Those who are right and know it, don't feel protective about it. Mistakes and lies are short-lived, but the truth will most certainly prevail without battle. It's what remains when lies have been revealed and mistakes have been corrected.
Truth wins without a fight, so there's no need to start one over it. The only thing needed is some patience. If we impatiently insist on the truth, we will be less convincing and it will just take longer for the truth to win.
When truth is fought for, it seems to be untrue. Why else fight for it? Countless times, we have experienced how lies and deceptions were forced on us, so we have good reason to suspect whatever is aggressively propagated.
The sage just lowers his voice and waits for sincere questions. They will come.
Wisdom, Not Learning
There is much good to say about learning, but it doesn't necessarily bring wisdom. Knowing the facts is not the same as understanding what they represent or prove. Good learning is gathered in order to have substantial material for reaching conclusions. But learning without concluding is as meaningless as amassing riches that one cannot ever spend in a lifetime. It's excessive baggage.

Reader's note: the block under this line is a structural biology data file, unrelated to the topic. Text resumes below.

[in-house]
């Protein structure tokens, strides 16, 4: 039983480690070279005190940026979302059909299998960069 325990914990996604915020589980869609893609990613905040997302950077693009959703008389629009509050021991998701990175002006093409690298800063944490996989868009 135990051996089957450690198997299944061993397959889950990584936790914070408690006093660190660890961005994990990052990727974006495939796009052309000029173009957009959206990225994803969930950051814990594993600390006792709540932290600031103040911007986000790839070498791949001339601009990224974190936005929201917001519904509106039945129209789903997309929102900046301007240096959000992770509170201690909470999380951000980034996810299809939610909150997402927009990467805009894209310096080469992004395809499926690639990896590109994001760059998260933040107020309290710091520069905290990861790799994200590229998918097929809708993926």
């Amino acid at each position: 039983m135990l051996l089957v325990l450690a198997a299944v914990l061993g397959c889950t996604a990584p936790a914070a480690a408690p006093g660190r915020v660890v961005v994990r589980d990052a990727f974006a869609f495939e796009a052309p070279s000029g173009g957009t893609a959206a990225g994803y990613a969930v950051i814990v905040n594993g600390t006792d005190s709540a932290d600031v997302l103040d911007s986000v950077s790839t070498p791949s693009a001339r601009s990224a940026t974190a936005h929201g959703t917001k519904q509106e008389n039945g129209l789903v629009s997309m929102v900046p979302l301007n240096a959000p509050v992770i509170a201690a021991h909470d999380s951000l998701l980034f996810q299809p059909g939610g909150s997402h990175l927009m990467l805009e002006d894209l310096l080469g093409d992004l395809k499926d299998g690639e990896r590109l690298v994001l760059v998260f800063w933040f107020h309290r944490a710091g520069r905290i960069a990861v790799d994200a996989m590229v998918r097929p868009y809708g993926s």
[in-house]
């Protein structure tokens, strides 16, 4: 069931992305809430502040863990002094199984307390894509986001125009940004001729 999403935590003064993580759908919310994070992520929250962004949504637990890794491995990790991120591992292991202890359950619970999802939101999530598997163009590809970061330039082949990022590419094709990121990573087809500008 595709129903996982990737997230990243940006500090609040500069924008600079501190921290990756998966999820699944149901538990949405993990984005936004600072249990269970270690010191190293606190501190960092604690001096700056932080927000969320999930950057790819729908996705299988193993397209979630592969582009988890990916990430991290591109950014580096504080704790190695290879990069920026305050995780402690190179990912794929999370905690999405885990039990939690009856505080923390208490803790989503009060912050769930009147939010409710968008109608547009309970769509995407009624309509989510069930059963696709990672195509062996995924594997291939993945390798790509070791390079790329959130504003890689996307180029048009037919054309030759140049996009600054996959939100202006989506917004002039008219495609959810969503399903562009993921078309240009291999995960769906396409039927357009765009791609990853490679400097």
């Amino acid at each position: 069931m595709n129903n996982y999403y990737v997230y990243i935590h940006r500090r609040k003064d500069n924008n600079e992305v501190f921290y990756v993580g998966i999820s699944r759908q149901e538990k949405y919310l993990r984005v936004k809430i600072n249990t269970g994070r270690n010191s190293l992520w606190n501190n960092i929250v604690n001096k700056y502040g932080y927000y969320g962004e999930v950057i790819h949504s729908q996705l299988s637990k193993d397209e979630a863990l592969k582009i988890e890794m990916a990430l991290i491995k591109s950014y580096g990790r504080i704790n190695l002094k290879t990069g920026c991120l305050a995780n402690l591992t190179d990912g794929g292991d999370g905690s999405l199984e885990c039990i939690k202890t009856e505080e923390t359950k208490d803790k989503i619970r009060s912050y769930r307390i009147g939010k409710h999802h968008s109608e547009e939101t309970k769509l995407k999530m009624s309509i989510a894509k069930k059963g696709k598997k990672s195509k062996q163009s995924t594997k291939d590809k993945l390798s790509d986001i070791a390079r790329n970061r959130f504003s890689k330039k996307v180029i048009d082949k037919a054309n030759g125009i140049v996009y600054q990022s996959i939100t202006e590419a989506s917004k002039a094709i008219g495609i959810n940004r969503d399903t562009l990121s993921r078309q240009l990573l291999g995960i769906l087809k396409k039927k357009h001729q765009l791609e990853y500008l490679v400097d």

Our time is one of rapidly growing knowledge. The total of human knowledge is said to be doubled every few years. But most of this knowledge is in need of processing. It has yet to be used for conclusions. We number things and name them, but that's not to understand them. We're just expanding our catalogs.
Sadly, this rapidly increased knowledge and the widening gap to our understanding of it, leave most people in bewilderment. Not only is there more and more we have no chance of getting to know, but we also gasp at all we need to learn in order to introduce ourselves to any specific subject. Reaching knowledge about even the smallest thing seems like a gargantuan feat.
So, the more human knowledge is gathered, the less we know and the farther we get from understanding. There is less and less that we dare to believe we comprehend, without being experts on it.
That way, our society is quickly moving towards a world ruled by experts, as if there are always facts demanding this or that solution, and neither priorities nor ideals have anything to do with it. As if society is merely a machine and we are its fuel.
But facts are often inconclusive and experts are rarely infallible. Any social situation is so complex that several options are present. When we make our choices, we need to consider what future we want to reach.
We cannot surrender our responsibilities to facts that are yet uncertain or ambiguous. Nor can we allow those who claim to be the most learned to make all our choices for us. That ends in a world nobody wanted.
Knowledge without true understanding is blind. If we follow the blind we are sure to leave the Way.
Tao, the Way, is to benefit and not to harm. Therefore we know that what doesn't benefit us is not according to Tao, and it will probably harm us. A simple rule. When we are considering what path to follow and how to act, we can simply choose what's the most beneficial and the least harmful.
All through our history, we have far too many examples of this simple rule being neglected, and the costly results thereof.
It's not easy to follow Tao, the Way, but the result is certainly worth the effort.